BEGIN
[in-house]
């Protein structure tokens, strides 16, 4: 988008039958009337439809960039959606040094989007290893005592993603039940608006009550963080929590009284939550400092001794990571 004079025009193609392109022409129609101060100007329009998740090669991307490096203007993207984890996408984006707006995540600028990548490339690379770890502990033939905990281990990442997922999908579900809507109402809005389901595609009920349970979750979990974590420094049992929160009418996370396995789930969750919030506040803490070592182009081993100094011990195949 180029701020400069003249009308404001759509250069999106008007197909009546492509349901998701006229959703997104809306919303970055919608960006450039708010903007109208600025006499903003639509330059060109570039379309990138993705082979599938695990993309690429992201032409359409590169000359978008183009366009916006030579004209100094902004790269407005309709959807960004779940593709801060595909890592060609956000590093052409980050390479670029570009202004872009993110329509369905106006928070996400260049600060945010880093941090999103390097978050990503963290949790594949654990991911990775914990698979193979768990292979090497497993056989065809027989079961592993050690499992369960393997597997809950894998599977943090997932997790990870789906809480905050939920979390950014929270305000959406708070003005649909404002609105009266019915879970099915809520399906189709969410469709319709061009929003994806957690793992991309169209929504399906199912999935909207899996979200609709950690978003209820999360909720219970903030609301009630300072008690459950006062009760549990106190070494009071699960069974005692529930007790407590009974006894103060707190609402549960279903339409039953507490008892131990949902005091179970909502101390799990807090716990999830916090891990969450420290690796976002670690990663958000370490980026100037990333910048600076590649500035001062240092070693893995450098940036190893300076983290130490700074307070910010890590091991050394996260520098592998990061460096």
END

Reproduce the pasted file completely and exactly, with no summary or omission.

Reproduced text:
[in-house]
């Protein structure tokens, strides 16, 4: 988008039958009337439809960039959606040094989007290893005592993603039940608006009550963080929590009284939550400092001794990571 004079025009193609392109022409129609101060100007329009998740090669991307490096203007993207984890996408984006707006995540600028990548490339690379770890502990033939905990281990990442997922999908579900809507109402809005389901595609009920349970979750979990974590420094049992929160009418996370396995789930969750919030506040803490070592182009081993100094011990195949 180029701020400069003249009308404001759509250069999106008007197909009546492509349901998701006229959703997104809306919303970055919608960006450039708010903007109208600025006499903003639509330059060109570039379309990138993705082979599938695990993309690429992201032409359409590169000359978008183009366009916006030579004209100094902004790269407005309709959807960004779940593709801060595909890592060609956000590093052409980050390479670029570009202004872009993110329509369905106006928070996400260049600060945010880093941090999103390097978050990503963290949790594949654990991911990775914990698979193979768990292979090497497993056989065809027989079961592993050690499992369960393997597997809950894998599977943090997932997790990870789906809480905050939920979390950014929270305000959406708070003005649909404002609105009266019915879970099915809520399906189709969410469709319709061009929003994806957690793992991309169209929504399906199912999935909207899996979200609709950690978003209820999360909720219970903030609301009630300072008690459950006062009760549990106190070494009071699960069974005692529930007790407590009974006894103060707190609402549960279903339409039953507490008892131990949902005091179970909502101390799990807090716990999830916090891990969450420290690796976002670690990663958000370490980026100037990333910048600076590649500035001062240092070693893995450098940036190893300076983290130490700074307070910010890590091991050394996260520098592998990061460096």